Friday, February 23, 2007

Technology in the "Classroom" - Traditional, or an Underground Mine

After much discussion and many hours spent with subject matter experts (SME's), the MSHA project has changed directions, and myself and my Immersion teammates are in the process of evaluating, revising, and refining the content and other aspects of the training system we created and continue to develop. By spring break, we expect to have the training system ready for evaluation and validation by SME's. Shortly after spring break, we will have a "tweak week" (term coined by me!) to focus on assessing each others' guided scenarios as well as adding touches to polish the system 'til it sparkles.

I'd like to say a little bit about Education Research, the course otherwise known as EDIT 590. As an aspiring instructional designer for a college or university, I didn't stop and think that I would undertake a course quite like this. Its focus is on developing skills, insights, and understanding to perform research, emphasizing interpreting and applying research results. Most of the course readings pertain to topics such as the evaluation of teachers' incorporation of technology in K-12 settings; stakeholders' perspectives on gathering and using evaluative information about educational technology; and how to measure the difference (if there is one) that technology is making in K-12 curricula. Many of these are very difficult to measure quantitatively (i.e. using "hard" data) due to variations between schools, classrooms, resources, finances, and even the abilities of individual students. Rather, many more education researchers and policy makers are taking a qualitative approach to research, using "anecdotal" data, which are not result of systematic study -- using stories, observations, and informal interviews as a platform on which to gather evidence and draw conclusions.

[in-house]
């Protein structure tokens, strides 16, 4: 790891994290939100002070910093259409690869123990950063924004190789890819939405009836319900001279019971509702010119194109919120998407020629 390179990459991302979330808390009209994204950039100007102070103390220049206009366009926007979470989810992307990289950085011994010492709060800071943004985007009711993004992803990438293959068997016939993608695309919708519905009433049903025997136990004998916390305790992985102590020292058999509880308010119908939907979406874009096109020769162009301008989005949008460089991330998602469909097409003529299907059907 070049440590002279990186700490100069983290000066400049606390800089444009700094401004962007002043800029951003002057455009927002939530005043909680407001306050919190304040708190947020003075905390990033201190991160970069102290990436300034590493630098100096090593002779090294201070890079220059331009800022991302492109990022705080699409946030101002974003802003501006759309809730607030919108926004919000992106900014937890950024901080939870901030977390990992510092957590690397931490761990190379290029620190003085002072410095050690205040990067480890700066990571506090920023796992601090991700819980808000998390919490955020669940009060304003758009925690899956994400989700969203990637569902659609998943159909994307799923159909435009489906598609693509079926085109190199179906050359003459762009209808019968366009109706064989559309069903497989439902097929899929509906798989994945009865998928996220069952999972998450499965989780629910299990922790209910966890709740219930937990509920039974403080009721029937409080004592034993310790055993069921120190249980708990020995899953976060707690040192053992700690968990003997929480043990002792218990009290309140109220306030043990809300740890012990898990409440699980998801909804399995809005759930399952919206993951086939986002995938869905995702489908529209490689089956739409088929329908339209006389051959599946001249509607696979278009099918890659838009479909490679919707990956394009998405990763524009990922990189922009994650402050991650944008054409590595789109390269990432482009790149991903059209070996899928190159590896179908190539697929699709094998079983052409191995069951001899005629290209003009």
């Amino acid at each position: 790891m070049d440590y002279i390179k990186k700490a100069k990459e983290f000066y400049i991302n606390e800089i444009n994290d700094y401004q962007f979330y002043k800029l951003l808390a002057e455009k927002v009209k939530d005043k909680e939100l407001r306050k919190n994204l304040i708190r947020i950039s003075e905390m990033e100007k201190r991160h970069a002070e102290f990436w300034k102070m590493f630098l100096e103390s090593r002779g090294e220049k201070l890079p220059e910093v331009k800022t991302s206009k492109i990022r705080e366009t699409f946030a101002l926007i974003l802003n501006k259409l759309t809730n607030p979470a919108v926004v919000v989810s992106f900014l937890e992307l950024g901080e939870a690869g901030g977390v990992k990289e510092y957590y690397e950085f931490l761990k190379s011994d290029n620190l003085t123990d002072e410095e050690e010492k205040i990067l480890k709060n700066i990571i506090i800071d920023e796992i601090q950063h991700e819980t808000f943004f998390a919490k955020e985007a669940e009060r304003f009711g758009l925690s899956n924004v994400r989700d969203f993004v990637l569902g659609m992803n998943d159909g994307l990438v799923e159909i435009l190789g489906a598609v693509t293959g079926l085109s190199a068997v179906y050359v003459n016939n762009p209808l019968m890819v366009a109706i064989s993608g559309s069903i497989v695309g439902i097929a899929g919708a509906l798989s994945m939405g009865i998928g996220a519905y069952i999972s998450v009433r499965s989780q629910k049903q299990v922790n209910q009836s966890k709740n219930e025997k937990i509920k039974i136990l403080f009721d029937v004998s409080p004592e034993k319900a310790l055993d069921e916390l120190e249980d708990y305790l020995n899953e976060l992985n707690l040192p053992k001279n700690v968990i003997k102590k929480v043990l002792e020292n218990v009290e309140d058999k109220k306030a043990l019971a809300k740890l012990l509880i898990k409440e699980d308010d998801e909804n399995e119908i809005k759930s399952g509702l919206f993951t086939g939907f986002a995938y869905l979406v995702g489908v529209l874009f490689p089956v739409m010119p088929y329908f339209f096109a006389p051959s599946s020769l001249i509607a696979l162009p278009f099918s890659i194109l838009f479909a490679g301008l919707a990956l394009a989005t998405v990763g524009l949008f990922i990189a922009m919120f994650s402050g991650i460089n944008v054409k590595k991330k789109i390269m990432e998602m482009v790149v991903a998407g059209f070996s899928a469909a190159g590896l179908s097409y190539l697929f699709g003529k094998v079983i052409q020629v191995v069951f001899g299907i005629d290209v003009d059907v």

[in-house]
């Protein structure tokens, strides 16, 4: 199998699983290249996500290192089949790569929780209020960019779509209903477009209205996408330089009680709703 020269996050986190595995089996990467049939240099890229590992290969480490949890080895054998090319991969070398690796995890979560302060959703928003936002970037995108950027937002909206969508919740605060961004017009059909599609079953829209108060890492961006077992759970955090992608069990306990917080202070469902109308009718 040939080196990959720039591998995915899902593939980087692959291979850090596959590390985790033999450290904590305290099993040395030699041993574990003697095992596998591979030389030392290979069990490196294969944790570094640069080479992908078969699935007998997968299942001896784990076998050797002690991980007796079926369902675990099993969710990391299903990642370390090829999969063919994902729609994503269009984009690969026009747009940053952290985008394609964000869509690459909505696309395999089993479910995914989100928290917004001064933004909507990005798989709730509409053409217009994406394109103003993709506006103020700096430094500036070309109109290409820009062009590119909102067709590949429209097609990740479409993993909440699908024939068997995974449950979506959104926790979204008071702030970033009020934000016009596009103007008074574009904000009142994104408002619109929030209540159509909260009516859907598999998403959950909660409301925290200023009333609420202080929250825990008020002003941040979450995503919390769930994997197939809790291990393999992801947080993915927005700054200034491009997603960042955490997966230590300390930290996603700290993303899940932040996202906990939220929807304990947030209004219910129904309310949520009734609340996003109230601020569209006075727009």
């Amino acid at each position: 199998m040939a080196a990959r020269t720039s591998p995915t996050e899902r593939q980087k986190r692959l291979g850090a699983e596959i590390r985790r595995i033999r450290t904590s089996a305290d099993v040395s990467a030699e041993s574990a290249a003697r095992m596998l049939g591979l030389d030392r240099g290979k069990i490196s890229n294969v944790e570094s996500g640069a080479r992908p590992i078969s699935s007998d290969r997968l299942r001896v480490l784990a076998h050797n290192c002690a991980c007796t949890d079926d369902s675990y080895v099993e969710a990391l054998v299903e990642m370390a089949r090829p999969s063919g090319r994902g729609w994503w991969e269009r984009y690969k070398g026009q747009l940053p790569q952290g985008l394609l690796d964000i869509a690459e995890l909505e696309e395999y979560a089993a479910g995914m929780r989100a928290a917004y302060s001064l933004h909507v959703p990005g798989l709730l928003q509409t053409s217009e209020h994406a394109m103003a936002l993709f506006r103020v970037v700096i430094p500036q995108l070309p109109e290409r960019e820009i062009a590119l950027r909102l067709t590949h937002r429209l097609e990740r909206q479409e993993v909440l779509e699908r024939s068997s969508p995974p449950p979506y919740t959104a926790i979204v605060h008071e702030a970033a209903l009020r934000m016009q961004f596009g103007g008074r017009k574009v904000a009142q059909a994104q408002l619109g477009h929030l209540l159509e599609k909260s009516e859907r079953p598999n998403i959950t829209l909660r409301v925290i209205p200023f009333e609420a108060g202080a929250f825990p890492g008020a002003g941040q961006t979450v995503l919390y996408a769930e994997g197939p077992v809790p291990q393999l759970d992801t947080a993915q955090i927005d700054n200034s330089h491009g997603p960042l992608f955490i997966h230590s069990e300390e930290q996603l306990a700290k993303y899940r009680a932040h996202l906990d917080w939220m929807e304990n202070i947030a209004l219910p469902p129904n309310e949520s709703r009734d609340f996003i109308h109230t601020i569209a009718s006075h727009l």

One of my tasks in this course this semester is to critique several qualitative and quantitative education research papers. As I got more involved in the first assignment of the quantatitive research assessment, I really began to enjoy it and got a sense of the various research methods in use today (hey, the study I chose was 118 pages!). I must say that I'm glad I'm stepping out of my comfort zone and exploring topics I previously wouldn't have thought were important to my development as an instructional designer. Even though I may never work in it, I finally feel as though I have a good grasp on different educational technology issues facing today's K-12 world.

In other news, I have been selected as a member of a search committee at GMU to select a new Director of Learning Support Services, Instructional Technology Unit. Among many aspects of the position, the DLSS:
  • Oversees student support, faculty development support, and support for the University’s e-learning infrastructure
  • Leads, oversees and sets the vision for the Instructional Resource Center (IRC), the Student Technology Assistance and Resource (STAR) Center, and the Training in Office and Productivity Skills (TOPS) program
  • Coordinates teaching and learning with technology (TLT) activities related to GMU’s new Center for Digital Fluency and the nationally-recognized Technology across the Curriculum (TAC) program
  • Collaborates with other DoIT Directors (Classroom Technologies, Educational Media Services), as well as various technology, support and academic units of the university to ensure coordinated support for campus-wide learning technology efforts and initiatives